Pathways among Abuse, Daily Hassles, Depression, and Substance Use in Adolescents

S. Jeffrey Bailey, Katherine Covell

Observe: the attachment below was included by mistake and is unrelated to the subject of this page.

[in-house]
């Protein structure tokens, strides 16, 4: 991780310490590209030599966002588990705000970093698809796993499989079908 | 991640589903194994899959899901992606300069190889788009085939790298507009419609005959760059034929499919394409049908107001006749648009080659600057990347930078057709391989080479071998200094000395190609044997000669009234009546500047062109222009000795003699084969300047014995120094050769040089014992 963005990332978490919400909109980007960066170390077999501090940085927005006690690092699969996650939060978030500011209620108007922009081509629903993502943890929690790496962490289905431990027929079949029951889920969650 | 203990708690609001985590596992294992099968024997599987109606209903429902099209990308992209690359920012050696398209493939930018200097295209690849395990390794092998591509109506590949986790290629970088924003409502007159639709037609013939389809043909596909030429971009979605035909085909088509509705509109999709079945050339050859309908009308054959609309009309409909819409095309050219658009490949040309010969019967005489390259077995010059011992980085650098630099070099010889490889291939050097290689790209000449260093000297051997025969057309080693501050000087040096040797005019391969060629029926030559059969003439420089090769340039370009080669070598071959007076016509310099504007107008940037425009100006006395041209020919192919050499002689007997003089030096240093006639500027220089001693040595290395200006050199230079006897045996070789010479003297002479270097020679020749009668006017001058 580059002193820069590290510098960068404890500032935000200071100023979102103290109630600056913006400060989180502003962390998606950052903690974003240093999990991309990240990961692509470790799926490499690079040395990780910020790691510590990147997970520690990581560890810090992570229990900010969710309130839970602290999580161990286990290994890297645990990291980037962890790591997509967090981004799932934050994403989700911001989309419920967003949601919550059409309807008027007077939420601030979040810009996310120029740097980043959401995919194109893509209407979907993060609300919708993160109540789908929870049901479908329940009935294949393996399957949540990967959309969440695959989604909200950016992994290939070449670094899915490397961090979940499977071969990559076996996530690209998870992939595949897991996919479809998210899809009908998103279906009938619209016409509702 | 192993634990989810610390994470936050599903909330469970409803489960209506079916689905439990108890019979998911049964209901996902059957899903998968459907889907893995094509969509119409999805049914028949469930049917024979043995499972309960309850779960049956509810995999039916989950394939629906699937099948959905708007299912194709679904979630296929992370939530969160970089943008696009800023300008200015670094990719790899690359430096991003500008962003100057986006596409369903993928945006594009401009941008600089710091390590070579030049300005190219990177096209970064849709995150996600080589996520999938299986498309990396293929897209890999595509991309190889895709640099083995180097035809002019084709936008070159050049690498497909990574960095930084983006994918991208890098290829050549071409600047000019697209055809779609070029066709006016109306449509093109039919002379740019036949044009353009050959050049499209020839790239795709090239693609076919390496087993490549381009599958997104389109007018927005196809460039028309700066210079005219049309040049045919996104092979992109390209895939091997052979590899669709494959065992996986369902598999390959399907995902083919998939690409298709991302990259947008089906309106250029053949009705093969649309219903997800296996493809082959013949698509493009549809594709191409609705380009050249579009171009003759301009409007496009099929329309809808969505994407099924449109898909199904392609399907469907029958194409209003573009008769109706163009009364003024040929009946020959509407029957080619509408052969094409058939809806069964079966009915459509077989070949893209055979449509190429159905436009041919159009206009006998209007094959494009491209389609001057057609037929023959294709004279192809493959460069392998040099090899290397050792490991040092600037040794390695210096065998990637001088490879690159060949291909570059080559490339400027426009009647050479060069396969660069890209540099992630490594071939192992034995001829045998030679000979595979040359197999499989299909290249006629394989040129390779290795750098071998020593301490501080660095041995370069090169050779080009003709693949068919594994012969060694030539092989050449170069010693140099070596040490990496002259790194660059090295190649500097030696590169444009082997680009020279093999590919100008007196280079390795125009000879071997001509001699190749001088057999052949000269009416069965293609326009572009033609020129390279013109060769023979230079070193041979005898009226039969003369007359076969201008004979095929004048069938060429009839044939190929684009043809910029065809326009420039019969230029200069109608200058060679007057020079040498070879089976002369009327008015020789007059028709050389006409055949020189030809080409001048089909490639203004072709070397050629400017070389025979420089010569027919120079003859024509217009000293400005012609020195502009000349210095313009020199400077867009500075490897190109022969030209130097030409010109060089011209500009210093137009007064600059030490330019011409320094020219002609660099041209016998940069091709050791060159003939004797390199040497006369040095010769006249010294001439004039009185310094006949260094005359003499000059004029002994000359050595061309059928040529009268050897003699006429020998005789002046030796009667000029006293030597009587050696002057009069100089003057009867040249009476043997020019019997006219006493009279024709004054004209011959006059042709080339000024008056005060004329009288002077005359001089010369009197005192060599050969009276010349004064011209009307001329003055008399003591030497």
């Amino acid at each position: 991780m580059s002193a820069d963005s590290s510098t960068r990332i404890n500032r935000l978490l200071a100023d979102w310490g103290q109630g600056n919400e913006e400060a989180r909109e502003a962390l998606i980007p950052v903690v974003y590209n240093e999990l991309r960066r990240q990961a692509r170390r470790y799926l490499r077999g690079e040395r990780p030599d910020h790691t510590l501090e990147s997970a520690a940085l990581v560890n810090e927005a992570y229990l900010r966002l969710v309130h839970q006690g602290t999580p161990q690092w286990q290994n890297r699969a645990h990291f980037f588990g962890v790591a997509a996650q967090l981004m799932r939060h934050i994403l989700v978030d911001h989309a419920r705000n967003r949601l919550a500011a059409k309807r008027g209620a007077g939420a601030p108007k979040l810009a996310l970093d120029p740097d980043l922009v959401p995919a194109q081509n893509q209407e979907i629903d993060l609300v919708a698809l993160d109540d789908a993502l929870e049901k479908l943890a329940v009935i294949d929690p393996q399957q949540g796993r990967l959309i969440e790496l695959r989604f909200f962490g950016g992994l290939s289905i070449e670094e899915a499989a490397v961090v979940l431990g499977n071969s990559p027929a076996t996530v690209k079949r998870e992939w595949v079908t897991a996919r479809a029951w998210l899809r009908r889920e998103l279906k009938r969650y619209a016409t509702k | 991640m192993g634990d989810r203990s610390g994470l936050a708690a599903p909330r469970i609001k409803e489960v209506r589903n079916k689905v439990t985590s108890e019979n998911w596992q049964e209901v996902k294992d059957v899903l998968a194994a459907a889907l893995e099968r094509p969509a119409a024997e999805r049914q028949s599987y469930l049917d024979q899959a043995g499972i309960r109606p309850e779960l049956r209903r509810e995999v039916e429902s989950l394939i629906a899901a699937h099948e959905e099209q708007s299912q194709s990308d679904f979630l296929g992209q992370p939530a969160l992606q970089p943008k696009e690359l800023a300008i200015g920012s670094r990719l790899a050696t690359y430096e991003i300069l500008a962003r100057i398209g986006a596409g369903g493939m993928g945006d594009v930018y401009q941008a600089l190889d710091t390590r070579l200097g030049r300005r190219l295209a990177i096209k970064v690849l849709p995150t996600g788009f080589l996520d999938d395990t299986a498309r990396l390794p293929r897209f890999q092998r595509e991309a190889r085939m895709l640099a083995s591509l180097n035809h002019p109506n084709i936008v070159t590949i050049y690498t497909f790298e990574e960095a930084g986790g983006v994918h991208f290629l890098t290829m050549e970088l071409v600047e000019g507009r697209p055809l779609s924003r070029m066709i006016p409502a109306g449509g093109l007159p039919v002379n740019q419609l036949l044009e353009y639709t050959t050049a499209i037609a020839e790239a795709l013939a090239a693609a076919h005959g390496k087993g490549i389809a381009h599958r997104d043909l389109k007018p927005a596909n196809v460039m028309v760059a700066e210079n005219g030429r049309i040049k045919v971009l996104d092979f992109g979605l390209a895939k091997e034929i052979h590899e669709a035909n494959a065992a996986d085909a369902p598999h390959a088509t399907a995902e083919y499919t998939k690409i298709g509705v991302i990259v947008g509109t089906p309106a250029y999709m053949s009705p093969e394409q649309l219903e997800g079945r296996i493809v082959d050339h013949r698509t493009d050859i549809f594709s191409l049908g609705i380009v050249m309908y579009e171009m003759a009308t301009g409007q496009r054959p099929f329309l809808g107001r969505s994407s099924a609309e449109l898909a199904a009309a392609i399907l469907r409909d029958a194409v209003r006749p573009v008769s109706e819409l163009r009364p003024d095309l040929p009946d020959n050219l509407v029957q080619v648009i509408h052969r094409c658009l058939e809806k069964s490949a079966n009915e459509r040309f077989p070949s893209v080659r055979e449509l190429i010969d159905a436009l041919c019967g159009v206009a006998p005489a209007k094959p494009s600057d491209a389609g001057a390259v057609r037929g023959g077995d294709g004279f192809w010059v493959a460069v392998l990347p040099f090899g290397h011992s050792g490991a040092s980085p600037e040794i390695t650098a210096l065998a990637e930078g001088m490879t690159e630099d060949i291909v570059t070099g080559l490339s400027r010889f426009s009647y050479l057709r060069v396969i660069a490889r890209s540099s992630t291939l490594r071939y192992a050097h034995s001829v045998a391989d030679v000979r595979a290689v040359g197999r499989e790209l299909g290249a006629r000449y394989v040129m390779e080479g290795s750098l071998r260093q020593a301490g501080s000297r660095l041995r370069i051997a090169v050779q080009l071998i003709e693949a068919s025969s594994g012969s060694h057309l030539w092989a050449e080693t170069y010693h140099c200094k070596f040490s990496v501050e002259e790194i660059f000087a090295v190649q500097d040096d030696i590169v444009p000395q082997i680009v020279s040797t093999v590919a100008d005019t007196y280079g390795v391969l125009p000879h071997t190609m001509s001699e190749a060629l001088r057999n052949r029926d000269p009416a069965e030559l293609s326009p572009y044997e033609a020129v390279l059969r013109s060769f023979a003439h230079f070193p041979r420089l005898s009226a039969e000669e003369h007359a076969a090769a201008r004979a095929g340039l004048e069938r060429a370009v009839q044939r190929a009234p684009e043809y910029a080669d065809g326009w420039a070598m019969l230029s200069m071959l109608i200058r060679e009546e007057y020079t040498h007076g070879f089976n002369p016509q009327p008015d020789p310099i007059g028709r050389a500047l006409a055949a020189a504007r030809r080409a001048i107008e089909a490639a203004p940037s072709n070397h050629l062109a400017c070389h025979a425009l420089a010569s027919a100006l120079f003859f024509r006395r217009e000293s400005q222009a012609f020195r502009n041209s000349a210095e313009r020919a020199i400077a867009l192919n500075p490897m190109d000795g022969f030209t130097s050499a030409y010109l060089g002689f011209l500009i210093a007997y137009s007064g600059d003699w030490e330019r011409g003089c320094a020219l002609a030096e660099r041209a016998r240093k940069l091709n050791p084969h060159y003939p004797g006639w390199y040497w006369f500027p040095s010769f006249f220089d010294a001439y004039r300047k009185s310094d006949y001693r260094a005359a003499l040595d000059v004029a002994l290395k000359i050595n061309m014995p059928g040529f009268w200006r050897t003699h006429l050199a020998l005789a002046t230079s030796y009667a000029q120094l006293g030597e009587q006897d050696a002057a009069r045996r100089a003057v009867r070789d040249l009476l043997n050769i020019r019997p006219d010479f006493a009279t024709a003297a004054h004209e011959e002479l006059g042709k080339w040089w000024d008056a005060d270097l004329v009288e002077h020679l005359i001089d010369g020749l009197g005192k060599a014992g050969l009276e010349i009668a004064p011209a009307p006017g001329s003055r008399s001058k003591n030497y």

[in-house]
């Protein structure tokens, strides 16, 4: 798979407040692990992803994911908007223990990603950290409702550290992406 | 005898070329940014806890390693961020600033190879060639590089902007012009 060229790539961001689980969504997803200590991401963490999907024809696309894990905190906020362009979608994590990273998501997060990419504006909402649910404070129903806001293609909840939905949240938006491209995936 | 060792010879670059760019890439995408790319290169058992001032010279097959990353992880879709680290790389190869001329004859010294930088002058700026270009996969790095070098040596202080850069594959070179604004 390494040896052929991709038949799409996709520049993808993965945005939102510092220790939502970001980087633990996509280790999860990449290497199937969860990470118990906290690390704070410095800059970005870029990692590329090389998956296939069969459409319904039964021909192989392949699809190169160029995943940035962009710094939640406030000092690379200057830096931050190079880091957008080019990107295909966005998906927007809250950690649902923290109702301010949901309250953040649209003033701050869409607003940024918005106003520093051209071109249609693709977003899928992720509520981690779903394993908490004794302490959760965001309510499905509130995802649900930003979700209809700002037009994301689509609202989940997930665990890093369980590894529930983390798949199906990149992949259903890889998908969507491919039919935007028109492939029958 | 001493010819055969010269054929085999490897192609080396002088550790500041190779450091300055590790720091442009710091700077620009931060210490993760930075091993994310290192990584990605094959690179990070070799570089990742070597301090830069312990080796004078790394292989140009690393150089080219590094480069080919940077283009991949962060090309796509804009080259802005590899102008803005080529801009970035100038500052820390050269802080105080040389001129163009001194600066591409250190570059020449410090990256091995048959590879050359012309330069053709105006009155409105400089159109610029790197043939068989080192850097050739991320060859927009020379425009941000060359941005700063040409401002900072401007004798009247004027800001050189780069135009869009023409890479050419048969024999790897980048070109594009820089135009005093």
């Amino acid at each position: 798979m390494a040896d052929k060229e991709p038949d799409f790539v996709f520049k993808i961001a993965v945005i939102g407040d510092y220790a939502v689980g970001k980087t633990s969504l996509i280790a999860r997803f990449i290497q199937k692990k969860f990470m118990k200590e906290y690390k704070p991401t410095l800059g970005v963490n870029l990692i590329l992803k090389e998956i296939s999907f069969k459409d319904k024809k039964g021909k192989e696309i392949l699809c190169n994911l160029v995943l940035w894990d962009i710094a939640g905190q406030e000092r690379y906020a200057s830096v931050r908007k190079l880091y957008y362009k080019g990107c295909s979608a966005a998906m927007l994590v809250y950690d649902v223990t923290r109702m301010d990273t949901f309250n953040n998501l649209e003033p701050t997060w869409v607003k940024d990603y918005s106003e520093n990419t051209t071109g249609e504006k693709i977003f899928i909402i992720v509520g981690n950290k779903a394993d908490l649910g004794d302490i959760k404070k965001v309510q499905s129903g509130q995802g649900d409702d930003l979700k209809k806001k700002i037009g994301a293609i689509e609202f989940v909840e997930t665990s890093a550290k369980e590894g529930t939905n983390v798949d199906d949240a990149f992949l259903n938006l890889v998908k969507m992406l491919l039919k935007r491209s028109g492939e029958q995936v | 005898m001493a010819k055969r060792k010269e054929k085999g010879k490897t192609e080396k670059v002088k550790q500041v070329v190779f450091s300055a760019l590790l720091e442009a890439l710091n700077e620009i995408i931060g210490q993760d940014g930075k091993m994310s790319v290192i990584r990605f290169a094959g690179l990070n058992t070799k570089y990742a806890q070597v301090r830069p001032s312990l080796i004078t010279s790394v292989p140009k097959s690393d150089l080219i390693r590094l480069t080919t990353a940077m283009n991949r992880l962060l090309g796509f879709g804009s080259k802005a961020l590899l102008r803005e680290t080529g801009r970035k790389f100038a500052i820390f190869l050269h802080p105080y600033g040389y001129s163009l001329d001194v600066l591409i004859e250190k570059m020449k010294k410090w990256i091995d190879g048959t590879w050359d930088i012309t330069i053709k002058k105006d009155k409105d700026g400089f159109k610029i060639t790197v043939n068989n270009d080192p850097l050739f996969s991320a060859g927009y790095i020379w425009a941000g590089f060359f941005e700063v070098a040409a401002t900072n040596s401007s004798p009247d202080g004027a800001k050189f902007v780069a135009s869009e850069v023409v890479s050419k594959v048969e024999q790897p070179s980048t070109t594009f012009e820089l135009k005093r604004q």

Currently, high school drug education programs lack information about the relationship between negative life events and substance use. The research described here was designed to explore the relationships between the experience of abuse (physical, sexual, and emotional), daily hassles, depression, and adolescent drug usage. A questionnaire including measures of abuse (Juvenile Victimization Questionnaire), daily hassles (Inventory of High-School Students Recent Life Experiences), depression (Center for Epidemiological Studies Depression Scale), and substance use (Nova Scotia Drug Survey) was completed by 112 male and 78 female high school students. The findings supported the self-medication hypothesis and indicated that both abuse and daily hassles were related to the use of substances (e.g., alcohol and non-medical use of prescription drugs) and that the relationship between daily hassles and substance use was mediated by depression. In turn, the use of alcohol and non-medical use of prescription drugs increased the likelihood of illicit drug use. Drug education strategies that emphasize the importance of coping skills and the role of depression as an antecedent to drug use are discussed.

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